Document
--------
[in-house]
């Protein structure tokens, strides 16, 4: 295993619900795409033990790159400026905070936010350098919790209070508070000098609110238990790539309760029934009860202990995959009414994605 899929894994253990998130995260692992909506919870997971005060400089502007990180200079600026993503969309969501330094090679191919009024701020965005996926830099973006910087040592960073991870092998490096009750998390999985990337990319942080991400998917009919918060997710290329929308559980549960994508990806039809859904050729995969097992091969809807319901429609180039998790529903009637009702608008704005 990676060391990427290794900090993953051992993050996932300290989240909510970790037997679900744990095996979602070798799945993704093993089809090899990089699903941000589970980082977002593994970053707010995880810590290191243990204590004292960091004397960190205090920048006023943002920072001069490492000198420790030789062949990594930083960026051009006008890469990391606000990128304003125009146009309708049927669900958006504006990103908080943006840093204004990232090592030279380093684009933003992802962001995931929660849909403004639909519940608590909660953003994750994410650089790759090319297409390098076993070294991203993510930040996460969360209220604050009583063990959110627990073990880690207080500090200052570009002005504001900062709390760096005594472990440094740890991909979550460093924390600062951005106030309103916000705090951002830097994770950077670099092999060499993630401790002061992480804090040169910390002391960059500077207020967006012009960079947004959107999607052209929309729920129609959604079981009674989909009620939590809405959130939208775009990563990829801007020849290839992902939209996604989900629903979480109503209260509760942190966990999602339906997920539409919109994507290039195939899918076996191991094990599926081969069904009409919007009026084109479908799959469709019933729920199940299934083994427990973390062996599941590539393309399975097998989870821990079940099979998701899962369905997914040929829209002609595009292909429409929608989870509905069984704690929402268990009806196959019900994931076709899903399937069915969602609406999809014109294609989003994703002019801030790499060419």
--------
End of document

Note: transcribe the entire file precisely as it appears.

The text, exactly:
[in-house]
């Protein structure tokens, strides 16, 4: 295993619900795409033990790159400026905070936010350098919790209070508070000098609110238990790539309760029934009860202990995959009414994605 899929894994253990998130995260692992909506919870997971005060400089502007990180200079600026993503969309969501330094090679191919009024701020965005996926830099973006910087040592960073991870092998490096009750998390999985990337990319942080991400998917009919918060997710290329929308559980549960994508990806039809859904050729995969097992091969809807319901429609180039998790529903009637009702608008704005 990676060391990427290794900090993953051992993050996932300290989240909510970790037997679900744990095996979602070798799945993704093993089809090899990089699903941000589970980082977002593994970053707010995880810590290191243990204590004292960091004397960190205090920048006023943002920072001069490492000198420790030789062949990594930083960026051009006008890469990391606000990128304003125009146009309708049927669900958006504006990103908080943006840093204004990232090592030279380093684009933003992802962001995931929660849909403004639909519940608590909660953003994750994410650089790759090319297409390098076993070294991203993510930040996460969360209220604050009583063990959110627990073990880690207080500090200052570009002005504001900062709390760096005594472990440094740890991909979550460093924390600062951005106030309103916000705090951002830097994770950077670099092999060499993630401790002061992480804090040169910390002391960059500077207020967006012009960079947004959107999607052209929309729920129609959604079981009674989909009620939590809405959130939208775009990563990829801007020849290839992902939209996604989900629903979480109503209260509760942190966990999602339906997920539409919109994507290039195939899918076996191991094990599926081969069904009409919007009026084109479908799959469709019933729920199940299934083994427990973390062996599941590539393309399975097998989870821990079940099979998701899962369905997914040929829209002609595009292909429409929608989870509905069984704690929402268990009806196959019900994931076709899903399937069915969602609406999809014109294609989003994703002019801030790499060419």